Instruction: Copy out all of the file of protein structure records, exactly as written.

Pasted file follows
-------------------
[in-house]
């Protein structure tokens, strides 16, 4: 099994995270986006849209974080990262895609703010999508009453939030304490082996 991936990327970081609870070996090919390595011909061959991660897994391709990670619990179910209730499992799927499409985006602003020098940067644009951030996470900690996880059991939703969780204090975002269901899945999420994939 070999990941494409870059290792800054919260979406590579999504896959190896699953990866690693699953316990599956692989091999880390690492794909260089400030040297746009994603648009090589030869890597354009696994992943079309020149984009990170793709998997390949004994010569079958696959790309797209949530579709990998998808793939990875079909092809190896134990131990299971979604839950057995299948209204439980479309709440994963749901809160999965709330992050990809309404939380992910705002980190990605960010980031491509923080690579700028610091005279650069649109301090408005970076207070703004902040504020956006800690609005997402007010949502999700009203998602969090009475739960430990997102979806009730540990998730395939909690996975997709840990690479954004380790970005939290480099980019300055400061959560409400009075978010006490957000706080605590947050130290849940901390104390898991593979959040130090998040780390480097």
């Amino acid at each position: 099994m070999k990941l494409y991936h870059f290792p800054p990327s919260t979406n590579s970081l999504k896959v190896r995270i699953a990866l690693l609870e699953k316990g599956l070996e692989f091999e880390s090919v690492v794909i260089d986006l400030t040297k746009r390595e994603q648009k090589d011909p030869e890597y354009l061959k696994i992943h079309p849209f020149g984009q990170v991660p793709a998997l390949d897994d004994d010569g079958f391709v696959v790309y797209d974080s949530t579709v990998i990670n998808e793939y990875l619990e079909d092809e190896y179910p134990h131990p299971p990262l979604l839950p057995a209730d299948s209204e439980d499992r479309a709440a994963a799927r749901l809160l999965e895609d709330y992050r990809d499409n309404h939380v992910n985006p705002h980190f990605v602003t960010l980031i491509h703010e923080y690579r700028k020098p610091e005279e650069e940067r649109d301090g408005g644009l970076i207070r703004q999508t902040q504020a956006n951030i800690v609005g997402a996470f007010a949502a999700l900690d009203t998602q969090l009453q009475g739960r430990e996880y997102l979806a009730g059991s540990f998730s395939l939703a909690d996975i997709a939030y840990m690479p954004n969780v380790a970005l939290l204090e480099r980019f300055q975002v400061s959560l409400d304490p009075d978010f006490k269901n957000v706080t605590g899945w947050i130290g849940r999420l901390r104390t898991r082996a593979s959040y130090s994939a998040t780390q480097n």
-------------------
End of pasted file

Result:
[in-house]
């Protein structure tokens, strides 16, 4: 099994995270986006849209974080990262895609703010999508009453939030304490082996 991936990327970081609870070996090919390595011909061959991660897994391709990670619990179910209730499992799927499409985006602003020098940067644009951030996470900690996880059991939703969780204090975002269901899945999420994939 070999990941494409870059290792800054919260979406590579999504896959190896699953990866690693699953316990599956692989091999880390690492794909260089400030040297746009994603648009090589030869890597354009696994992943079309020149984009990170793709998997390949004994010569079958696959790309797209949530579709990998998808793939990875079909092809190896134990131990299971979604839950057995299948209204439980479309709440994963749901809160999965709330992050990809309404939380992910705002980190990605960010980031491509923080690579700028610091005279650069649109301090408005970076207070703004902040504020956006800690609005997402007010949502999700009203998602969090009475739960430990997102979806009730540990998730395939909690996975997709840990690479954004380790970005939290480099980019300055400061959560409400009075978010006490957000706080605590947050130290849940901390104390898991593979959040130090998040780390480097």
């Amino acid at each position: 099994m070999k990941l494409y991936h870059f290792p800054p990327s919260t979406n590579s970081l999504k896959v190896r995270i699953a990866l690693l609870e699953k316990g599956l070996e692989f091999e880390s090919v690492v794909i260089d986006l400030t040297k746009r390595e994603q648009k090589d011909p030869e890597y354009l061959k696994i992943h079309p849209f020149g984009q990170v991660p793709a998997l390949d897994d004994d010569g079958f391709v696959v790309y797209d974080s949530t579709v990998i990670n998808e793939y990875l619990e079909d092809e190896y179910p134990h131990p299971p990262l979604l839950p057995a209730d299948s209204e439980d499992r479309a709440a994963a799927r749901l809160l999965e895609d709330y992050r990809d499409n309404h939380v992910n985006p705002h980190f990605v602003t960010l980031i491509h703010e923080y690579r700028k020098p610091e005279e650069e940067r649109d301090g408005g644009l970076i207070r703004q999508t902040q504020a956006n951030i800690v609005g997402a996470f007010a949502a999700l900690d009203t998602q969090l009453q009475g739960r430990e996880y997102l979806a009730g059991s540990f998730s395939l939703a909690d996975i997709a939030y840990m690479p954004n969780v380790a970005l939290l204090e480099r980019f300055q975002v400061s959560l409400d304490p009075d978010f006490k269901n957000v706080t605590g899945w947050i130290g849940r999420l901390r104390t898991r082996a593979s959040y130090s994939a998040t780390q480097n």